sudo versus #

Loïc Grenié loic.grenie at
Wed Feb 10 21:32:23 UTC 2010

2010/2/10 KAYVEN RIESE <kayve at>:
> It's my understanding that the sudo command basically executes the
> subsequent command as superuser.  I fail to see the difference between
> having a # prompt logged into superuser and sudo, other than ensuring that
> you don't make mistakes, unless having the terminal open can allow
> attackers to infiltrate the system?  I have been using command line unix
> for a long time.  I don't make mistakes.  What is the real implications of
> sudo?

    I don't really understand what you mean, but I think it's better to have
  a "normal user" shell and sudo sometimes. You can sudo bash (dash,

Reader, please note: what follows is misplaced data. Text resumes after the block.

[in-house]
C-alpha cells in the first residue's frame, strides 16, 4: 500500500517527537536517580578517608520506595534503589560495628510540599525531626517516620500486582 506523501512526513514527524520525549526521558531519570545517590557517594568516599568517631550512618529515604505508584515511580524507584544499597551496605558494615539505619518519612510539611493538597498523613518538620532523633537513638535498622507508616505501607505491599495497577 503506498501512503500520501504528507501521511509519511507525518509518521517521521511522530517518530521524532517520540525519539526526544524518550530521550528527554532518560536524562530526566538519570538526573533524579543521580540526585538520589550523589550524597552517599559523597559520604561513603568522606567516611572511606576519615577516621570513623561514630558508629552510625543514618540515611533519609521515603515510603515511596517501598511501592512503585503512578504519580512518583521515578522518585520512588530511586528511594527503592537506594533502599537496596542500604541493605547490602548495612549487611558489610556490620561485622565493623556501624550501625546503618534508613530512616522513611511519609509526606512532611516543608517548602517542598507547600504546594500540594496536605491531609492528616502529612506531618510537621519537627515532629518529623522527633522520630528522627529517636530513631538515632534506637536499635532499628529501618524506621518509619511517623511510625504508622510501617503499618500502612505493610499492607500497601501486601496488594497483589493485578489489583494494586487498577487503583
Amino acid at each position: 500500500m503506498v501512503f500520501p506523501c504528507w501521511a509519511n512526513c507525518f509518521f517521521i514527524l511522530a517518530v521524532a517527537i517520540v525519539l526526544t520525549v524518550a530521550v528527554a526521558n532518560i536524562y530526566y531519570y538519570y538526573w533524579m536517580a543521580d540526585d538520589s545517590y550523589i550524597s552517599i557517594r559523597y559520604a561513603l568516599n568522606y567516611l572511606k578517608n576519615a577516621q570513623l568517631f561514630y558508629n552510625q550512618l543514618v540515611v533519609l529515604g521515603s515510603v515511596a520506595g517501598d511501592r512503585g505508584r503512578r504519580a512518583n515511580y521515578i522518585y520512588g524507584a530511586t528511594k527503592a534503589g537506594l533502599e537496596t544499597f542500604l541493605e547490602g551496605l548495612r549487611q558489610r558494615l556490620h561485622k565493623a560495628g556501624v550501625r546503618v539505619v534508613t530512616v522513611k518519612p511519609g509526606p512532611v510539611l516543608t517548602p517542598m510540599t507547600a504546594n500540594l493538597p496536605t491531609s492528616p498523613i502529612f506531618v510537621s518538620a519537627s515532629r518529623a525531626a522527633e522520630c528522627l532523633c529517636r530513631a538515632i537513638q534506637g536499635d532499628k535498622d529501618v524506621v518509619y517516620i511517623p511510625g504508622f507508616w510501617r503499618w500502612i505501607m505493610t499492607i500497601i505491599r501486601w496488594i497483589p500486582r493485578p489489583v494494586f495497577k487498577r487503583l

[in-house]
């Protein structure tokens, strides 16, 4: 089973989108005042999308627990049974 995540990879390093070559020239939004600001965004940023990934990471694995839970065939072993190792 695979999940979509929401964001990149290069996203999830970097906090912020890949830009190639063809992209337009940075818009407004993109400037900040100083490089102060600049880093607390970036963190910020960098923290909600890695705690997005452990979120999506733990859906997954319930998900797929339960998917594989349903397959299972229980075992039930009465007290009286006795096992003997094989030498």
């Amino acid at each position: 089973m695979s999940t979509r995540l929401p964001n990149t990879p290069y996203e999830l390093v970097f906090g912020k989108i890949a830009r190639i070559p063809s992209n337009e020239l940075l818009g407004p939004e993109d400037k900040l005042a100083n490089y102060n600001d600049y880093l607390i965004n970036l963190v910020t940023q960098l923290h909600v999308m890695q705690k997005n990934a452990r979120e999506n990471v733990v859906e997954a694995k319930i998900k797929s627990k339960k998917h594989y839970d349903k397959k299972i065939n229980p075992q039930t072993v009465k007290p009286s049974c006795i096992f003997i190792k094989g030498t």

zsh, csh, tcsh) if you want to type several "root" commands.

> Also, I notice that when Ubuntu gives me those update dialog boxes my root
> password doesn't work to allow the installation to go forward.  This makes
> me irritated, because it instead wants my normal user password, which for
> me by design is a weaker password that I use for more things and thus
> could be more easily cracked.  My root password is longer and I use it for
> less things.  Both are immune to dictionary attack, but it bothers me the
> way this subverts my configuration.

    This is the way Ubuntu is meant to be. If you don't like it, it is a bit
  difficult (I think) to modify. As far as I know (I've not reinstalled lately),
  root does not have a password by default (which can be a real problem
  sometimes if, for instance, you need to type root password for a failed
  fsck on boot).


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